GEM sup­ports Tyre Safety Month 2016

The Oban Times - - Motors -

MAKE safety your pri­or­ity when chang­ing a wheel at the road­side, says GEM.

Road safety and break­down re­cov­ery provider GEM Mo­tor­ing As­sist is sup­port­ing Tyre Safety Month with the fifth in a se­ries of sim­ple safety re­minders. This week GEM is ad­vis­ing mo­torists to make safety their pri­or­ity if they need to deal with a flat tyre.

GEM road safety of­fi­cer Neil Worth com­mented: ‘Need­ing to deal with a flat tyre is in­con­ve­nient and quite pos­si­bly dan­ger­ous, de­pend­ing on where you have had to stop. So be­fore you start look­ing for the spare, take a good look at the lo­ca­tion and weigh up the po­ten­tial risks in­volved. If you are at all con­cerned, call your re­cov­ery op­er­a­tor who will send a trained pro­fes­sional to as­sist you.

‘If you de­cide that you’re con­fi­dent and ca­pa­ble of com­plet­ing the job your­self, en­sure you can see and be seen, so put on a re­flec­tive jacket. Have gloves handy, too, as tyres tend to be pretty mucky. A torch is also a very use­ful tool.

‘Check that there is a safe area for any pas­sen­gers with you, as they can­not stay in the car while you’re chang­ing a wheel. Once again, if you are con­cerned about safety, try to en­sure you park in a safe place and call for as­sis­tance.’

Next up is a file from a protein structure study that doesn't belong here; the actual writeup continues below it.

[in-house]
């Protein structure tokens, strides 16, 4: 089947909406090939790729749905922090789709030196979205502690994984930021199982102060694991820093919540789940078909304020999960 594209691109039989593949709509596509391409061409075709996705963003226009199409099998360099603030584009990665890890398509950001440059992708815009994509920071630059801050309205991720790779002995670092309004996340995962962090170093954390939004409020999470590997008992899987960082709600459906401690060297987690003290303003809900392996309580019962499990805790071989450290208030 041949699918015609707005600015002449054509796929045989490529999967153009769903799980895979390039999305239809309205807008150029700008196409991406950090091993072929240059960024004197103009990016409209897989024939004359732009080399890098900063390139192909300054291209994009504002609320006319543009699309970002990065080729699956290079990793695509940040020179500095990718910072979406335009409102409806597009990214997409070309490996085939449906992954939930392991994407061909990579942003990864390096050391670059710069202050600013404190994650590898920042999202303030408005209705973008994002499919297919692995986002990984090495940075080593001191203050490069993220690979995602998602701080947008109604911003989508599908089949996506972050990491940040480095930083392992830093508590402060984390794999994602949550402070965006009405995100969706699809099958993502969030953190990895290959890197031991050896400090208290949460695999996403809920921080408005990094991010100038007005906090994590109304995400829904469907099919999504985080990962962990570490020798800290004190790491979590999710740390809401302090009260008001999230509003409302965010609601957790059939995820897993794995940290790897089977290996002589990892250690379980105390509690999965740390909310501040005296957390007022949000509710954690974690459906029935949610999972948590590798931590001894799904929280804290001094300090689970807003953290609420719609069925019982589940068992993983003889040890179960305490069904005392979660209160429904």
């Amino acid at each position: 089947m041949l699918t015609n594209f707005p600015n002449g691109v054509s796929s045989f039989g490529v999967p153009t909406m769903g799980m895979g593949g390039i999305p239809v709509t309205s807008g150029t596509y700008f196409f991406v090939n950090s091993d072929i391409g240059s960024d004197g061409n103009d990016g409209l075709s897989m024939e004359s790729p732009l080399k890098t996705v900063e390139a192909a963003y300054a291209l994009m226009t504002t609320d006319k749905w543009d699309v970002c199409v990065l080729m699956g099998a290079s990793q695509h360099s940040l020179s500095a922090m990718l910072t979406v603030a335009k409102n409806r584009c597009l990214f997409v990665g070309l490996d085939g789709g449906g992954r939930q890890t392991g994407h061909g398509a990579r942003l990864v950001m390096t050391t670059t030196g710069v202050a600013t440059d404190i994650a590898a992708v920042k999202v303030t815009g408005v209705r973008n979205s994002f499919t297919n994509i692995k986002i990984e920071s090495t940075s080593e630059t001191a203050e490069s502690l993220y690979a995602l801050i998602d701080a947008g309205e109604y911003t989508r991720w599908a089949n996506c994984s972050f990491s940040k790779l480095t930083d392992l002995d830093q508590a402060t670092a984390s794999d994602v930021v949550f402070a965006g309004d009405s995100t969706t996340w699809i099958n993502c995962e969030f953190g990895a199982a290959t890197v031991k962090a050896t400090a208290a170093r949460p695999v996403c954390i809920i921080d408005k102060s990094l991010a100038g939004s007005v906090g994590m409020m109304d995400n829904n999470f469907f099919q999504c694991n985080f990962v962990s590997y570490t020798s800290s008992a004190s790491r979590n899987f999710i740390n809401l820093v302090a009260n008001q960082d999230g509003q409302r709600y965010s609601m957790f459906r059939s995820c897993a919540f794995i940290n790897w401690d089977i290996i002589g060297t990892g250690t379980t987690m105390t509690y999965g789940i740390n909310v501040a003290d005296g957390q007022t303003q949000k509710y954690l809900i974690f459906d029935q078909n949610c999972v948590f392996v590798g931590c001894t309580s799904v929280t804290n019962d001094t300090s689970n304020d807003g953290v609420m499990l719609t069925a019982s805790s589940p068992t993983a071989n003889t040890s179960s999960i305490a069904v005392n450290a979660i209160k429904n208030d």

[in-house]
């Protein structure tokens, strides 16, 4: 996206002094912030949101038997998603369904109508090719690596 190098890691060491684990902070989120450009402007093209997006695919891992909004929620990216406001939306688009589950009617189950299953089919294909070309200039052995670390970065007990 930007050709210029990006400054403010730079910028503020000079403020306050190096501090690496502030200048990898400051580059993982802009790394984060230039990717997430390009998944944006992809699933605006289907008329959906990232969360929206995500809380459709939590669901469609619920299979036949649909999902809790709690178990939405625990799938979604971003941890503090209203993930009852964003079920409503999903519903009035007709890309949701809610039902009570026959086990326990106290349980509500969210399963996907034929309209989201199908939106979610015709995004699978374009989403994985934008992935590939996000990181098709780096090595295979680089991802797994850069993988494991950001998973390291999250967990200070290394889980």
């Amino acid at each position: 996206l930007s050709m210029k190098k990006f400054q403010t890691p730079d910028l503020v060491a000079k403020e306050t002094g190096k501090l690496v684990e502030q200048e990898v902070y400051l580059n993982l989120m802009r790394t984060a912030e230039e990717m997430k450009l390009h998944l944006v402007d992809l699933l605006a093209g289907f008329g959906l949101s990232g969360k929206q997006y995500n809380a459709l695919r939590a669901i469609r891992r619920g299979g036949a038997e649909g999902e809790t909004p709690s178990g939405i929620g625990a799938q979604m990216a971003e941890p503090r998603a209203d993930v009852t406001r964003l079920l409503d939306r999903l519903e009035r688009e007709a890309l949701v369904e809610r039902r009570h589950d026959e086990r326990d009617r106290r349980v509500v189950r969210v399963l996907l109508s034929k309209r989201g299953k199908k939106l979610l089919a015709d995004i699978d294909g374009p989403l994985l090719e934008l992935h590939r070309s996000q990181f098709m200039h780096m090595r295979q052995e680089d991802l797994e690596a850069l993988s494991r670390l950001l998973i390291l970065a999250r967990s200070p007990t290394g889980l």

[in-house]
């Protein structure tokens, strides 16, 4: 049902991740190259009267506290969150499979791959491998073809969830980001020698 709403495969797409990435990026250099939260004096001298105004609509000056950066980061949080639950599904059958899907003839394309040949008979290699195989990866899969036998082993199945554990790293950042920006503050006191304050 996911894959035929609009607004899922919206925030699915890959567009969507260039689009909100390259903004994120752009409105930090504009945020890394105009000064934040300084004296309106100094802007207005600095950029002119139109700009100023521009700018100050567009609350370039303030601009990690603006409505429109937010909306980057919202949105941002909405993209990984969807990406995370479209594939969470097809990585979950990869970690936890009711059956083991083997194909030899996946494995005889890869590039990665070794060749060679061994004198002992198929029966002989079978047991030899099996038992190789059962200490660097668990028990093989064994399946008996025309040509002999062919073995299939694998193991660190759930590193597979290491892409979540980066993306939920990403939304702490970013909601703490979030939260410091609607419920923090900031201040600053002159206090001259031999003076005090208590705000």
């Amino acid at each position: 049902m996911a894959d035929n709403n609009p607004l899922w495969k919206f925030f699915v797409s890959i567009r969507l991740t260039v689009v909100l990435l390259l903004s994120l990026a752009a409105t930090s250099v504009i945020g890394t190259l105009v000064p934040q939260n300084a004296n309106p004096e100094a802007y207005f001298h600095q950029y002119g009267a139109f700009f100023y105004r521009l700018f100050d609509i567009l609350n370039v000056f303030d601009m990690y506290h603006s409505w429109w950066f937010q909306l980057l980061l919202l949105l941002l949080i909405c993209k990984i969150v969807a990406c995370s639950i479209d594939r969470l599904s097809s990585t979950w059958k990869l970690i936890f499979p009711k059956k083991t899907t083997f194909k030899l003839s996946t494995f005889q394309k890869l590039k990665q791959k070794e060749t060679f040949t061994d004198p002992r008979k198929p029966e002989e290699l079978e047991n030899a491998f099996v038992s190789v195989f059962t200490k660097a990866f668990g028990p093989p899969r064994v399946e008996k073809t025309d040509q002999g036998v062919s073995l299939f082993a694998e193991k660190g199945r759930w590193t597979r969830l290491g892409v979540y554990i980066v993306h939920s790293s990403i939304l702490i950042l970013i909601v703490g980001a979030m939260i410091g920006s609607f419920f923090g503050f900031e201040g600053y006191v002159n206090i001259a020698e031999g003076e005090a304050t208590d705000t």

Mak­ing a good job of chang­ing a tyre comes from ex­pe­ri­ence and fa­mil­iar­ity with the equip­ment and pro­cesses. GEM en­cour­ages driv­ers to con­sult their owner’s man­ual to en­sure they know where to find the equip­ment car­ried, the lock­ing wheel nut if ap­pro­pri­ate and where to at­tach the lift­ing jack.

Neil con­cluded: ‘ The chances are your spare wheel will be one of those small, thin ones that are de­signed for use at speeds of up to 50mph, so en­sure you re­place it with a proper size tyre as soon as pos­si­ble. Of course, the ma­jor­ity of cars th­ese days are sold with­out a spare wheel, so you will need to use the punc­ture re­pair kits that’s car­ried in­stead.’

GEM’s safety tips for deal­ing with a flat tyre at the road­side:

Switch on your hazard warn­ing lights. Make sure the ground is level and se­cure be­fore jack­ing your car. If it’s safe, place a warn­ing tri­an­gle to alert other driv­ers to the hazard your ve­hi­cle might be caus­ing. Check at least one of the other wheels. Fol­low the steps laid out for your car in the owner’s hand­book. Don’t at­tempt to change a tyre (or carry out any other re­pair, how­ever sim­ple) on a mo­tor­way hard shoul­der. Al­ways call for pro­fes­sional break­down as­sis­tance. Fol­low GEM on Twit­ter @Mo­tor­ingAs­sist for the lat­est in­dus­try news.

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